In addition, AI and ML can be leveraged to extract even more value from this data, by taking into account unique defect counts, types, and locations – and running them through a series of intentional algorithms that emulate the same logical decisions engineers make when weighing “Watch? Rehab? Replace?” decisions. AI and ML provide a powerful supplement by crunching the data to calculate optimized scheduling recommendations based on the unique asset information and defect combinations found in the data.
On the wave of these technical advances, many service providers have entered the marketplace with competitive offerings, one of which is the Dragonfly solution by Jacobs. Dragonfly is Jacobs’ digital solution co-created with Hitachi, which taps into next-generation artificial intelligence (AI) and machine learning (ML) capabilities to detect and code sewer pipeline defects. Users interact with Dragonfly’s 100 percent web-based user interface, providing easy and secure uploads, processing, and access to results.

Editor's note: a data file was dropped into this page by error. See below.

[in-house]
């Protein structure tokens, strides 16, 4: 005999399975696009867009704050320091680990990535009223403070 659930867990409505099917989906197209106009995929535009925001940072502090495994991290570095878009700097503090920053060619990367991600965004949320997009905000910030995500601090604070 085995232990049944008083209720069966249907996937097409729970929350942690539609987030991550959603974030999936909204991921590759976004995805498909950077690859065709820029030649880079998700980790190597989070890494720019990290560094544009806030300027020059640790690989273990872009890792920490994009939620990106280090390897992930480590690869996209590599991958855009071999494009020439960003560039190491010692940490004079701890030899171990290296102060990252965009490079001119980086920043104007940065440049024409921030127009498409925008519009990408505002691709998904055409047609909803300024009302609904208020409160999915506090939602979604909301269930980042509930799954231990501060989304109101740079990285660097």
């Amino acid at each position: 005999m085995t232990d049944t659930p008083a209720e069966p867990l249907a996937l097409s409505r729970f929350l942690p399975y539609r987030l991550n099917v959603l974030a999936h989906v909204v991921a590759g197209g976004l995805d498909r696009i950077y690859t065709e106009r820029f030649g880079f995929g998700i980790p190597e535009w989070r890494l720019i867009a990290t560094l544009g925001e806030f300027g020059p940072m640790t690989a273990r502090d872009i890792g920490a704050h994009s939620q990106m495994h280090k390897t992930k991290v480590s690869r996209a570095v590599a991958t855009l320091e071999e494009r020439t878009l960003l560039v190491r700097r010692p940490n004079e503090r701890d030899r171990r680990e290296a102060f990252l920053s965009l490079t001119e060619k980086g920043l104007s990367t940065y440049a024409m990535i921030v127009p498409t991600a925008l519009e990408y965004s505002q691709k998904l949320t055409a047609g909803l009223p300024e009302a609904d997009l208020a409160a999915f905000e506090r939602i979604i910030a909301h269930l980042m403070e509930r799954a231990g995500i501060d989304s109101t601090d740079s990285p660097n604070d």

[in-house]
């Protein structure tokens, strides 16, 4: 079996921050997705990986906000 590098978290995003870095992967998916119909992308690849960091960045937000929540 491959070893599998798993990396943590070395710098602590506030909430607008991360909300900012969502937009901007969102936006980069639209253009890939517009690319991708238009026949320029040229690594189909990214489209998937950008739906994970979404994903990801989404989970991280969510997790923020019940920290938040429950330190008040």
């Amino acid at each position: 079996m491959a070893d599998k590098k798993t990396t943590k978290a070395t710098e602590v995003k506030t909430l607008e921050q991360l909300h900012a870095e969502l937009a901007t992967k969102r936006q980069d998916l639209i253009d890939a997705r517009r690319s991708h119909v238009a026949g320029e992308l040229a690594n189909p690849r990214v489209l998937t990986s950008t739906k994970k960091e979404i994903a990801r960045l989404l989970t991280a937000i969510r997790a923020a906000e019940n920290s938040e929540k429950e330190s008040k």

To achieve accurate defect detection in sewer CCTV inspection data, Dragonfly utilizes an image classification model that detects the probability of an object (defect) in an image. An AI enabled object, observations and defect classification and localization algorithm then outputs the coordinates of the location of an object within the video frame image and provides a superimposed highlighted defect annotation atop the video frame images, as well as reflecting a confidence measure for the defect’s classification label. These models are capable of ingesting conventional low-resolution CCTV videos, and producing output used to generate the NASSCO Standard Exchange PACP Databases common in the industry.